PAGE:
By Thom Geier
Updated August 25, 2006 at 04:00 AM EDT

Who’d have thought that the biggest liberties in the fascinating Central Park production of Mother Courage would be taken by the incomparable Streep?

Audiences may not recall that the 1941 Bertolt Brecht classic contained songs or pointed allusions to the folly of war and imperial ambition. (No, Tony Kushner’s new adaptation did not wholly invent lines like ”It’s expensive, liberty, especially when you start exporting it to other countries.”)

Naturally, Streep commands attention as Courage, a canteen-wagon owner during the 17th-century Thirty Years’ War, who profits from the conflict even as she laments its toll on her three children. In her hands, the role becomes less a figure of outright tragedy than a jokey raconteur. Sure of voice even as she stumbles on a few lines, Streep doesn’t evoke traditional Brechtian alienation, but lets her indomitable exterior slip to reveal the vulnerability beneath her army uniform.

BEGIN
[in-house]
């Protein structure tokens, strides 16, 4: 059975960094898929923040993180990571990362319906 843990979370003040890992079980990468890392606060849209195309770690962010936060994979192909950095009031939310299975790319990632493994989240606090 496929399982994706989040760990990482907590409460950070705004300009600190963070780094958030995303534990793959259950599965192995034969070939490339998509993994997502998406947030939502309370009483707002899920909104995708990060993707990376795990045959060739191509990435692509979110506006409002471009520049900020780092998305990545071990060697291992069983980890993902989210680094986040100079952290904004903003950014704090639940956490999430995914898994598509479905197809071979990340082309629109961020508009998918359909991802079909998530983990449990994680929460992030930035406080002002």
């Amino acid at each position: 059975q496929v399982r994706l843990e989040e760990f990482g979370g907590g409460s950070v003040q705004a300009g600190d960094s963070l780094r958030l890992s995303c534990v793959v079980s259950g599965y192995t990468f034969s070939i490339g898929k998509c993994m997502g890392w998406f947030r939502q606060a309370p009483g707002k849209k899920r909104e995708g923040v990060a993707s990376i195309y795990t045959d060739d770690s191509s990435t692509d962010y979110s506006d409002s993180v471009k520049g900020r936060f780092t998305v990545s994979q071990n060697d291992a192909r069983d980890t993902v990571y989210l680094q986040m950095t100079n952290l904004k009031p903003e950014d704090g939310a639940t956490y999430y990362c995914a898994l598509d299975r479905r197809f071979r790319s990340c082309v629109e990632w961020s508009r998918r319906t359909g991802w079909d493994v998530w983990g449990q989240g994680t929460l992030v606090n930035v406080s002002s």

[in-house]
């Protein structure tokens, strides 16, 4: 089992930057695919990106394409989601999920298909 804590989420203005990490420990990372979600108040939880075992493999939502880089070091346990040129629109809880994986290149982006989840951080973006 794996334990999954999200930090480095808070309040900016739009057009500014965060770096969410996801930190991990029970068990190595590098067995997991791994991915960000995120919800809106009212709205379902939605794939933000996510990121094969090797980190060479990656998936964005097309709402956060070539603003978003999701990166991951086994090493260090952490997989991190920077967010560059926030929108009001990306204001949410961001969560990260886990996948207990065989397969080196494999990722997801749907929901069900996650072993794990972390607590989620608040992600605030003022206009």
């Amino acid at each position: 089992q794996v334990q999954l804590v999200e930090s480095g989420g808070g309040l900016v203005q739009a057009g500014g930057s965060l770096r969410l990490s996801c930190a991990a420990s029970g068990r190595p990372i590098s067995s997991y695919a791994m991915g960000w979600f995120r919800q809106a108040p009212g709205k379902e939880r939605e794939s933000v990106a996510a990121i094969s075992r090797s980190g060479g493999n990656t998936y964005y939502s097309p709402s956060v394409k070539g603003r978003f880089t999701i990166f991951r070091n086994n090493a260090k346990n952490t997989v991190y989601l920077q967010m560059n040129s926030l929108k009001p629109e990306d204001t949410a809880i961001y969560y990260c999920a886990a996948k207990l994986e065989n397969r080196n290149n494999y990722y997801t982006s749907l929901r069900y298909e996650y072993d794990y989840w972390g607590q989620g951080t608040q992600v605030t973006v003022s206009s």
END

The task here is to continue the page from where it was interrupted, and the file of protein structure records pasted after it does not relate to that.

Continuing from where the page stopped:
The excellent supporting cast includes Kevin Kline as a lascivious cook and Alexandria Wailes as Courage’s mute daughter, who acts as the play’s conscience despite tragic consequences. The chief shortcoming may be Jeanine Tesori’s original music, which seems to reflect a quasi-Brechtian belief that a memorable melody would be a capitulation to audience pleasure. Luckily, the latter is in abundant supply, principally from Mother Streep.